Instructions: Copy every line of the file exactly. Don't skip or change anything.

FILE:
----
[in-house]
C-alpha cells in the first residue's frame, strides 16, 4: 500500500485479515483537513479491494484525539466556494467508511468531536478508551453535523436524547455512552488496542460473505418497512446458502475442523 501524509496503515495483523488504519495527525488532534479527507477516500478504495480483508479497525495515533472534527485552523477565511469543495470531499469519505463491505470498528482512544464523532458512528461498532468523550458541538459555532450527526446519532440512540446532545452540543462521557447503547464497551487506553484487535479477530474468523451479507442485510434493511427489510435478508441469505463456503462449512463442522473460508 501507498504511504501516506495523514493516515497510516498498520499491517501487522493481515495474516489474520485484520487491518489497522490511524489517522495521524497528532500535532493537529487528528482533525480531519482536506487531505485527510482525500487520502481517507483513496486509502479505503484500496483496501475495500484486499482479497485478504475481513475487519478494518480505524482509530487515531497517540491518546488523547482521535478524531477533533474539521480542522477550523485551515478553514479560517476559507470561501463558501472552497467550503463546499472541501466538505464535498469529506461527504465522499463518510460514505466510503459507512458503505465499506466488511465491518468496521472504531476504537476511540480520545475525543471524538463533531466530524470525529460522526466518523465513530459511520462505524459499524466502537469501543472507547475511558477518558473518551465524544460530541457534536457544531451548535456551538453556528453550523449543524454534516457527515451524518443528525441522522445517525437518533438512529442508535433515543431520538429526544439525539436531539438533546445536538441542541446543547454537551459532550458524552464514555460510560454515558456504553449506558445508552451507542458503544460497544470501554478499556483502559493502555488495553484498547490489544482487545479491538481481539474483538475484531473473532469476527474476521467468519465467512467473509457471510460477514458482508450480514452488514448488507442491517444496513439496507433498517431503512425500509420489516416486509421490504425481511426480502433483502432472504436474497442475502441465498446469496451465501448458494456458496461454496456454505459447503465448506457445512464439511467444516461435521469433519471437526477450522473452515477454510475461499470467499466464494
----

[in-house]
C-alpha cells in the first residue's frame, strides 16, 4: 500500500485479515483537513479491494484525539466556494467508511468531536478508551453535523436524547455512552488496542460473505418497512446458502475442523 501524509496503515495483523488504519495527525488532534479527507477516500478504495480483508479497525495515533472534527485552523477565511469543495470531499469519505463491505470498528482512544464523532458512528461498532468523550458541538459555532450527526446519532440512540446532545452540543462521557447503547464497551487506553484487535479477530474468523451479507442485510434493511427489510435478508441469505463456503462449512463442522473460508 501507498504511504501516506495523514493516515497510516498498520499491517501487522493481515495474516489474520485484520487491518489497522490511524489517522495521524497528532500535532493537529487528528482533525480531519482536506487531505485527510482525500487520502481517507483513496486509502479505503484500496483496501475495500484486499482479497485478504475481513475487519478494518480505524482509530487515531497517540491518546488523547482521535478524531477533533474539521480542522477550523485551515478553514479560517476559507470561501463558501472552497467550503463546499472541501466538505464535498469529506461527504465522499463518510460514505466510503459507512458503505465499506466488511465491518468496521472504531476504537476511540480520545475525543471524538463533531466530524470525529460522526466518523465513530459511520462505524459499524466502537469501543472507547475511558477518558473518551465524544460530541457534536457544531451548535456551538453556528453550523449543524454534516457527515451524518443528525441522522445517525437518533438512529442508535433515543431520538429526544439525539436531539438533546445536538441542541446543547454537551459532550458524552464514555460510560454515558456504553449506558445508552451507542458503544460497544470501554478499556483502559493502555488495553484498547490489544482487545479491538481481539474483538475484531473473532469476527474476521467468519465467512467473509457471510460477514458482508450480514452488514448488507442491517444496513439496507433498517431503512425500509420489516416486509421490504425481511426480502433483502432472504436474497442475502441465498446469496451465501448458494456458496461454496456454505459447503465448506457445512464439511467444516461435521469433519471437526477450522473452515477454510475461499470467499466464494